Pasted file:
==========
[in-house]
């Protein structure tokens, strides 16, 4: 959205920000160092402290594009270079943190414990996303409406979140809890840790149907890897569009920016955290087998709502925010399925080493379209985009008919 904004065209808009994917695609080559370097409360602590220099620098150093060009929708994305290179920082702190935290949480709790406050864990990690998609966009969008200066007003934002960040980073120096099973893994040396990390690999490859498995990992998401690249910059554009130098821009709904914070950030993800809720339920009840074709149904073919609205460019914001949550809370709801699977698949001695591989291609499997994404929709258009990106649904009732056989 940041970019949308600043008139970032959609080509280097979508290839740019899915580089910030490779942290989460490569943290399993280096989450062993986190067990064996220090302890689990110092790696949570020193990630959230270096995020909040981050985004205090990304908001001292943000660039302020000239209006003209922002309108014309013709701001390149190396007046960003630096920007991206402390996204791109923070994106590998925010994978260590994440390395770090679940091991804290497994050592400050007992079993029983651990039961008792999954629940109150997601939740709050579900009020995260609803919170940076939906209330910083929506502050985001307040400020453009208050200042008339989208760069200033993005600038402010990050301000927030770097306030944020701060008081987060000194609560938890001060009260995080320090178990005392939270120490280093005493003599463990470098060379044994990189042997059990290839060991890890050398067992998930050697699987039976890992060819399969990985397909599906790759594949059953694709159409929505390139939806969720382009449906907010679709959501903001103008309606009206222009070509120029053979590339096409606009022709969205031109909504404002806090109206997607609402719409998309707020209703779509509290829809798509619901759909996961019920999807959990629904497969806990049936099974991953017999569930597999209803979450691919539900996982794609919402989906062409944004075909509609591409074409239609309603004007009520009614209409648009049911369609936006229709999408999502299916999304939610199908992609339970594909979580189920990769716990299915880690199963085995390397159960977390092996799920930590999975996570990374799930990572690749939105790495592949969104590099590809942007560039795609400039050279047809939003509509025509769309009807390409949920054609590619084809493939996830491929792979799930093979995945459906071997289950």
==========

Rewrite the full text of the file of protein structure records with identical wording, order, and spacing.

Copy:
[in-house]
């Protein structure tokens, strides 16, 4: 959205920000160092402290594009270079943190414990996303409406979140809890840790149907890897569009920016955290087998709502925010399925080493379209985009008919 904004065209808009994917695609080559370097409360602590220099620098150093060009929708994305290179920082702190935290949480709790406050864990990690998609966009969008200066007003934002960040980073120096099973893994040396990390690999490859498995990992998401690249910059554009130098821009709904914070950030993800809720339920009840074709149904073919609205460019914001949550809370709801699977698949001695591989291609499997994404929709258009990106649904009732056989 940041970019949308600043008139970032959609080509280097979508290839740019899915580089910030490779942290989460490569943290399993280096989450062993986190067990064996220090302890689990110092790696949570020193990630959230270096995020909040981050985004205090990304908001001292943000660039302020000239209006003209922002309108014309013709701001390149190396007046960003630096920007991206402390996204791109923070994106590998925010994978260590994440390395770090679940091991804290497994050592400050007992079993029983651990039961008792999954629940109150997601939740709050579900009020995260609803919170940076939906209330910083929506502050985001307040400020453009208050200042008339989208760069200033993005600038402010990050301000927030770097306030944020701060008081987060000194609560938890001060009260995080320090178990005392939270120490280093005493003599463990470098060379044994990189042997059990290839060991890890050398067992998930050697699987039976890992060819399969990985397909599906790759594949059953694709159409929505390139939806969720382009449906907010679709959501903001103008309606009206222009070509120029053979590339096409606009022709969205031109909504404002806090109206997607609402719409998309707020209703779509509290829809798509619901759909996961019920999807959990629904497969806990049936099974991953017999569930597999209803979450691919539900996982794609919402989906062409944004075909509609591409074409239609309603004007009520009614209409648009049911369609936006229709999408999502299916999304939610199908992609339970594909979580189920990769716990299915880690199963085995390397159960977390092996799920930590999975996570990374799930990572690749939105790495592949969104590099590809942007560039795609400039050279047809939003509509025509769309009807390409949920054609590619084809493939996830491929792979799930093979995945459906071997289950």